Shifting focus: how registered nurses in residential aged care organise their work: a grounded theory study

McKenzie-Green, Barbara A
Giddings, Lynne
Wilson, Jan
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Master of Health Science
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Auckland University of Technology

Registered nurses in residential aged care work with older people who have complex care needs. Besides providing direct care, these nurses have a wide range of responsibilities which include supervising staff and attending to the smooth running of the care facility. This grounded theory study using dimensional analysis was aimed at answering the question: How do registered nurses organise their work? Indepth interviews were conducted with 10 registered nurses who worked in a range of positions in aged care facilities. Theoretical sampling and constant comparative analysis was used to guide both ongoing data collectiona and data analysis. Categories were examined for their relationships and dimensions to arrive at a substantive grounded theory which I have named 'shifting focus'. Individual and institutional philosophies of care were core elements in the registered nurses' focus of work. There was a relationship between staffing adequacy, individual and institutional philosophies of care, and the focus of registered nurse work. These relationships created conditions where the registered nurse would focus on ensuring the delivery of individualised resident care or focus on getting through the routine of care. The relationship between staffing adequacy, philosophies of care and the registered nurses' focus of work remained consistent when staffing adequacy changed. In instances of decreased staffing adequacy, the participants' focus shifted to either maintaining individualised care or focusing on safety. When the registered nurse aimed to change the philosophy of care, an increase in staffing adequacy enabled some aspects of cultural change to commence. The relationships between residents, family and staff were significant contrasting elements within an individualised philosophy of care, and an institutional philosophy of care. In the former, relationships were valued and developed. In the latter, they were benevolent, functional or conflicted. The significance of this study is that it reveals how registered nurses and management personnel in aged care facilities, can create conditions where the relationships between residents, their families and staff, are valued and developed to result in positive care outcomes. It is recommended that future research be conducted to examine the resources required to maintain an individualised approach to the nursing care of residents in aged care facilities.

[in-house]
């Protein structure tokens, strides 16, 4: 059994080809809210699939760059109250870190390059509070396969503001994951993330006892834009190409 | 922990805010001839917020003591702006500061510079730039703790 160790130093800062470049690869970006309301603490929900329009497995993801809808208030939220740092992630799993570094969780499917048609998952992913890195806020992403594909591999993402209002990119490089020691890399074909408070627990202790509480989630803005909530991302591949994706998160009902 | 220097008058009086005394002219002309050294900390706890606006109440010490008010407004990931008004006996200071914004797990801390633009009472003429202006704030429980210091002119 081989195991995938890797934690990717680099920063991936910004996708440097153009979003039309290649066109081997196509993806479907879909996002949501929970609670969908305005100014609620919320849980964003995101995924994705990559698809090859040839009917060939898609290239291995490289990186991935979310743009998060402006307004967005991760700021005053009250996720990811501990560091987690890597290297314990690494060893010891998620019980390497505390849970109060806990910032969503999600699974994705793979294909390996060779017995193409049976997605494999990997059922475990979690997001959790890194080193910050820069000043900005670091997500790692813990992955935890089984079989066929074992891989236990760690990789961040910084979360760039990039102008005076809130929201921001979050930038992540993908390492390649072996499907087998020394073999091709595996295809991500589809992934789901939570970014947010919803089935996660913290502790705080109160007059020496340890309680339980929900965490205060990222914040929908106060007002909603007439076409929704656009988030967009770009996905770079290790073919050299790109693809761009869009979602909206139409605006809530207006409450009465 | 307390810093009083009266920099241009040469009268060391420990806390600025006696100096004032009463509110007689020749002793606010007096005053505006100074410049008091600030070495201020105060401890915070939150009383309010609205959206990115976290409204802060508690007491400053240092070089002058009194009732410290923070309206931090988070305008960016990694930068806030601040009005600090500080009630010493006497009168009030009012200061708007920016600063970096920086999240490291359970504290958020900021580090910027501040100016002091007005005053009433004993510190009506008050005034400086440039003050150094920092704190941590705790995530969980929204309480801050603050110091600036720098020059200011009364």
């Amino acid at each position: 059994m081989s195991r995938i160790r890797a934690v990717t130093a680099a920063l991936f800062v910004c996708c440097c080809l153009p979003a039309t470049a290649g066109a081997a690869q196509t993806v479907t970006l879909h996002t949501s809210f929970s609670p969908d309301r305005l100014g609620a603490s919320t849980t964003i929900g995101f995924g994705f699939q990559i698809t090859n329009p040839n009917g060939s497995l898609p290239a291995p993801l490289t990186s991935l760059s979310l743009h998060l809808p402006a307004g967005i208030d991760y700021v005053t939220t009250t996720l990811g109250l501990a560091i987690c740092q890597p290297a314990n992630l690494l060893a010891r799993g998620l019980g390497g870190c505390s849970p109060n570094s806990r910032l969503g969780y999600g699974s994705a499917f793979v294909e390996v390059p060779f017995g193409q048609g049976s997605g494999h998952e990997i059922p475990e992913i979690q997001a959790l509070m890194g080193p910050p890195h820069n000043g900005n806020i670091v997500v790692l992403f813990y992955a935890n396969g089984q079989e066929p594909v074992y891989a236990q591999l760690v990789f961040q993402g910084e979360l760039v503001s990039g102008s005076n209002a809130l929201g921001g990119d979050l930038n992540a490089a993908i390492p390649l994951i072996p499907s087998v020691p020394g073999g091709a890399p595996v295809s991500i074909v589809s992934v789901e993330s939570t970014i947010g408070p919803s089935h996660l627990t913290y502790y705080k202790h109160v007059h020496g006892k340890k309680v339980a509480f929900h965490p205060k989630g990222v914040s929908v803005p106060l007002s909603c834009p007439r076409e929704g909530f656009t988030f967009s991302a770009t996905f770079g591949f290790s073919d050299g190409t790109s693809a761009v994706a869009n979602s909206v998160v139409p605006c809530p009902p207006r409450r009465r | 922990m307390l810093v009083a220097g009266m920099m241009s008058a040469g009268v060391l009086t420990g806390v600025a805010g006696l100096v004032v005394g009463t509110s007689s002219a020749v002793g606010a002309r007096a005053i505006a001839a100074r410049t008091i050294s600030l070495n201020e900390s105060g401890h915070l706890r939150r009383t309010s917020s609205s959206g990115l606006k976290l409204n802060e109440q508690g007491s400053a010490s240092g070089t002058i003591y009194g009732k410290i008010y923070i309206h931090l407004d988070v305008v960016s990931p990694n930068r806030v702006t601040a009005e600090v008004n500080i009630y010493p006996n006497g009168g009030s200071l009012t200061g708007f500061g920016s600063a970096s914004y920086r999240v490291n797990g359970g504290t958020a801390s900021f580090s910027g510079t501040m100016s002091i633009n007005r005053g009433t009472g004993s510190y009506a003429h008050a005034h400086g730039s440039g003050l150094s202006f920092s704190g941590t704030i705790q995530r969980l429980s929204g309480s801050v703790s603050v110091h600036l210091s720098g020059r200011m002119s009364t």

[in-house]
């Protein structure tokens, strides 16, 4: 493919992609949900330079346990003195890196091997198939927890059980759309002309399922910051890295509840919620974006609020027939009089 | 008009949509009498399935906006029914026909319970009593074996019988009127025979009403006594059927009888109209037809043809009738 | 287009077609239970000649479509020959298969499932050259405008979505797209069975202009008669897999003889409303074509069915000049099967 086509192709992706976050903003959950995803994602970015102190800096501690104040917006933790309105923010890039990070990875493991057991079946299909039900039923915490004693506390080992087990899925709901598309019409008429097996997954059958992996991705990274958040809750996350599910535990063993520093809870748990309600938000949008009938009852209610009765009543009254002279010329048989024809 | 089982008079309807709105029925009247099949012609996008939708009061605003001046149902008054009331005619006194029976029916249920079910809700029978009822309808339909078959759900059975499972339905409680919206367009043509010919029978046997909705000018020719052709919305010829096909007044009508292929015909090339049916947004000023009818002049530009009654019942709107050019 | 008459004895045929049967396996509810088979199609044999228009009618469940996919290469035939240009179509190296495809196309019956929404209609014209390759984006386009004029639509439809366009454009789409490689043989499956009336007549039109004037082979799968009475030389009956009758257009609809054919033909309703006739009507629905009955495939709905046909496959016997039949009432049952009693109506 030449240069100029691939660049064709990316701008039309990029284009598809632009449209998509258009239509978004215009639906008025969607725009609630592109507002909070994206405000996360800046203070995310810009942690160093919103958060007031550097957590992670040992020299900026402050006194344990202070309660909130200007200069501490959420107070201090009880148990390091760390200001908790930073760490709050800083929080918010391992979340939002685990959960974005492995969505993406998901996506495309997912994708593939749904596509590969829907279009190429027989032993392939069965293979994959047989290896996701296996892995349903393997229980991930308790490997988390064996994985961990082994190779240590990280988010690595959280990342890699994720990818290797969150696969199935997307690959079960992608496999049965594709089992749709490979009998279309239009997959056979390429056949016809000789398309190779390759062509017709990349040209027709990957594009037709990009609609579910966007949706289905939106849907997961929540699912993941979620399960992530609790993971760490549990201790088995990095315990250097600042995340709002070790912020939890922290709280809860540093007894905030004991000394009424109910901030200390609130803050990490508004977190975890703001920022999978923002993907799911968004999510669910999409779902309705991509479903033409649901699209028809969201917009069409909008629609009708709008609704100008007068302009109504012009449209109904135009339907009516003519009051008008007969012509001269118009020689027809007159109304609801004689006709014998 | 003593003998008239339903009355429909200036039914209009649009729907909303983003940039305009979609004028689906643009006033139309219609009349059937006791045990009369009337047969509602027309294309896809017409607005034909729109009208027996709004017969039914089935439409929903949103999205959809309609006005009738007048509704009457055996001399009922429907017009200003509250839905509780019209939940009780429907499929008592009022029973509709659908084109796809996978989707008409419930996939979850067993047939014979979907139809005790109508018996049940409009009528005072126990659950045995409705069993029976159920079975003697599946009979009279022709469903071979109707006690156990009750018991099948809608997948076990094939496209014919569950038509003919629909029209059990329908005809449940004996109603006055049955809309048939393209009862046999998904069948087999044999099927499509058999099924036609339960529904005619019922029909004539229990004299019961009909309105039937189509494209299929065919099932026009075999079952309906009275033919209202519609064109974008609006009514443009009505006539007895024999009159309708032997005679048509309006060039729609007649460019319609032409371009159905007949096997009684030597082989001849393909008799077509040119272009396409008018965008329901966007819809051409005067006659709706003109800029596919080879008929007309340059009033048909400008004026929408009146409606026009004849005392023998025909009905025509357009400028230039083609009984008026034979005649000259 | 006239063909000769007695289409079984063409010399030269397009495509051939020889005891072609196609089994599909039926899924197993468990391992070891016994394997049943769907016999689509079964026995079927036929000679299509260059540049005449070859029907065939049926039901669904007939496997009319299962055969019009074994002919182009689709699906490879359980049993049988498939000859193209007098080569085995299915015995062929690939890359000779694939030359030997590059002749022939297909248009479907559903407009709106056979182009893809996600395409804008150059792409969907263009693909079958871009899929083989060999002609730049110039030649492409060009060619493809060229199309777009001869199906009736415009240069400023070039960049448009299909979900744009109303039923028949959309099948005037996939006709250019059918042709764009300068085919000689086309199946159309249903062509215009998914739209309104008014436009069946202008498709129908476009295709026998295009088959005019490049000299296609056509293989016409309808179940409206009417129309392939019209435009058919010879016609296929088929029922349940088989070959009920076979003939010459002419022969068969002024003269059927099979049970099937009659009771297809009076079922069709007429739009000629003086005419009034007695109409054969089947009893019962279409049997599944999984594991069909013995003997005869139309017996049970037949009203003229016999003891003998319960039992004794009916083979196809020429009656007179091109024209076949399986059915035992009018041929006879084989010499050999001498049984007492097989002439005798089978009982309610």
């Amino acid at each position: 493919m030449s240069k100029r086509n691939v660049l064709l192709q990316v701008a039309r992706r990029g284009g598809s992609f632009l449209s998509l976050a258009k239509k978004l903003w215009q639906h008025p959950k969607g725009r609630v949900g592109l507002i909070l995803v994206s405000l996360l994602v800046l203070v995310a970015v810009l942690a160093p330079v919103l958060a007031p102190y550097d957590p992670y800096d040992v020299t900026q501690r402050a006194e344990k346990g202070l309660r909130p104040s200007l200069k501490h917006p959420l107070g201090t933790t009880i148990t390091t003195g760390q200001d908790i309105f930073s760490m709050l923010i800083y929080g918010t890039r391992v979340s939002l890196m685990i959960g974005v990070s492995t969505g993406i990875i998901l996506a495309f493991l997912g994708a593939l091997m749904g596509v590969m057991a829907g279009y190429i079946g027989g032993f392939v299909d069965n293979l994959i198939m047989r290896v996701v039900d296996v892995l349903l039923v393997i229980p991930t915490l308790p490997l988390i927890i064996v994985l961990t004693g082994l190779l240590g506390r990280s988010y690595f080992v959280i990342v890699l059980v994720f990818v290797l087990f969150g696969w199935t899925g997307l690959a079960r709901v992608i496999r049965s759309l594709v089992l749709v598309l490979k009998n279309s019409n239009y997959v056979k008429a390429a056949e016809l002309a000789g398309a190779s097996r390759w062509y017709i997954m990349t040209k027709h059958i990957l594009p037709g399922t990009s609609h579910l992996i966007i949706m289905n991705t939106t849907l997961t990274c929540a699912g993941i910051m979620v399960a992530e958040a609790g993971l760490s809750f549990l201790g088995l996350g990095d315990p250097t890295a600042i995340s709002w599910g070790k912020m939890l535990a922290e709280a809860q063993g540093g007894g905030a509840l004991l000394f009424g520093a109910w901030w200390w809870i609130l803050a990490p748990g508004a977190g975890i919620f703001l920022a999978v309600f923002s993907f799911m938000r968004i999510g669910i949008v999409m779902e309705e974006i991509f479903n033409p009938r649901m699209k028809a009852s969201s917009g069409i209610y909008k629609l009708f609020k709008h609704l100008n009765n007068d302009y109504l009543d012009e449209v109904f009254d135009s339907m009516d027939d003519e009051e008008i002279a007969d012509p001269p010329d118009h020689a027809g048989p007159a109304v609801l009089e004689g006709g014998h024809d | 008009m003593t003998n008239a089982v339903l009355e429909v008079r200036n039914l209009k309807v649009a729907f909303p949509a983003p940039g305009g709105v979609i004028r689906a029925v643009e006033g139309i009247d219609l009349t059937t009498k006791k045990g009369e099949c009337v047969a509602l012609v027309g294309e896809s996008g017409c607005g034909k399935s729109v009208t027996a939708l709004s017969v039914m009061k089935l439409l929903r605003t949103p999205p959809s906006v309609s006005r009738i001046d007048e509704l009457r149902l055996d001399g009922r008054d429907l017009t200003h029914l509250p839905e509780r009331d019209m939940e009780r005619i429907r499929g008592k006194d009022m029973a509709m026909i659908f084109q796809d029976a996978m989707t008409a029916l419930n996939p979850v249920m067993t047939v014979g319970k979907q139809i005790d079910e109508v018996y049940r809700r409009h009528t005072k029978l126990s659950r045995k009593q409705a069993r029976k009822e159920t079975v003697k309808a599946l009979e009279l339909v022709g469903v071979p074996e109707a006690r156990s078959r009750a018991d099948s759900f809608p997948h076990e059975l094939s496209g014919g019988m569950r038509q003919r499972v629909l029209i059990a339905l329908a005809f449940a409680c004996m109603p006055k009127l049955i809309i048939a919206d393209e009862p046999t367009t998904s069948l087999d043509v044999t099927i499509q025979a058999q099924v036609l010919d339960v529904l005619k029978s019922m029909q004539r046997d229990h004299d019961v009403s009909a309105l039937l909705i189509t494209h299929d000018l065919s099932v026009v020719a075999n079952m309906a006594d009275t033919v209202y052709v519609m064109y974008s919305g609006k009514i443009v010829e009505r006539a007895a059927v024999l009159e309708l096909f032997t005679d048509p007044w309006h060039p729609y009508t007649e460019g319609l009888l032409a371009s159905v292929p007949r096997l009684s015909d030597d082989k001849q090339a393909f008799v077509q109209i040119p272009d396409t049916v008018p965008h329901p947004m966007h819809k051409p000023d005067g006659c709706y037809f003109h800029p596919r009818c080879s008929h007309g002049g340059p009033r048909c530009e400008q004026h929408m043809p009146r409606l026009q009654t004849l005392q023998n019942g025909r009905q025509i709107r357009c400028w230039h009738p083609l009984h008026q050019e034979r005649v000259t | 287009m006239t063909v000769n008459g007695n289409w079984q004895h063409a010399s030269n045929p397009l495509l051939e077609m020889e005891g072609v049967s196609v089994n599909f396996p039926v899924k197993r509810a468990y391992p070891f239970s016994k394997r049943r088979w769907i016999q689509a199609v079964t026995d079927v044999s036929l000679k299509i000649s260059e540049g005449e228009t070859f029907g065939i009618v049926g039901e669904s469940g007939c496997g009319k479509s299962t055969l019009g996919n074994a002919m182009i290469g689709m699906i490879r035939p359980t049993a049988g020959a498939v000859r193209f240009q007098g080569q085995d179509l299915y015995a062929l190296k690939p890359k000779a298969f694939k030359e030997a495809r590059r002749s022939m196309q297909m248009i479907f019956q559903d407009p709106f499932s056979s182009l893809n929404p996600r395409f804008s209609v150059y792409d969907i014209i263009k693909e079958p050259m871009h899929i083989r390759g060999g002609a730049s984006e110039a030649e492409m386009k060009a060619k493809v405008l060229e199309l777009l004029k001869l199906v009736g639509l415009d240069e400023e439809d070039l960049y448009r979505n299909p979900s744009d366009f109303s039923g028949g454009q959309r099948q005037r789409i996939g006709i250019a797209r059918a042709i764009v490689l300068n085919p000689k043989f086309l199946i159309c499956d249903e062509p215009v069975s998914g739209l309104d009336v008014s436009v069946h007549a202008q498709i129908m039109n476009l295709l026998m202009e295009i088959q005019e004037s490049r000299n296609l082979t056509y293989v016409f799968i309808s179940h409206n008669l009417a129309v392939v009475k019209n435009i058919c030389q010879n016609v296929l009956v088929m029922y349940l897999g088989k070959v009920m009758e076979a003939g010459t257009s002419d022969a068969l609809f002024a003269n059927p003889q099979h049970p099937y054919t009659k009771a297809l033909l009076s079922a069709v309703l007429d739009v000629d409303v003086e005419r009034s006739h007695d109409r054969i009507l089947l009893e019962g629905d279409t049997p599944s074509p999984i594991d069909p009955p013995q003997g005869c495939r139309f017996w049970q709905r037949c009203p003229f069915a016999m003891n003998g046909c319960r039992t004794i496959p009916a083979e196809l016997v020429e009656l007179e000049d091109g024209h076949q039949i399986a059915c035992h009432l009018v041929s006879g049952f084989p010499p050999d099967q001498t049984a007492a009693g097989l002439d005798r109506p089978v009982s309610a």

Older people , Care , Nursing , Practice
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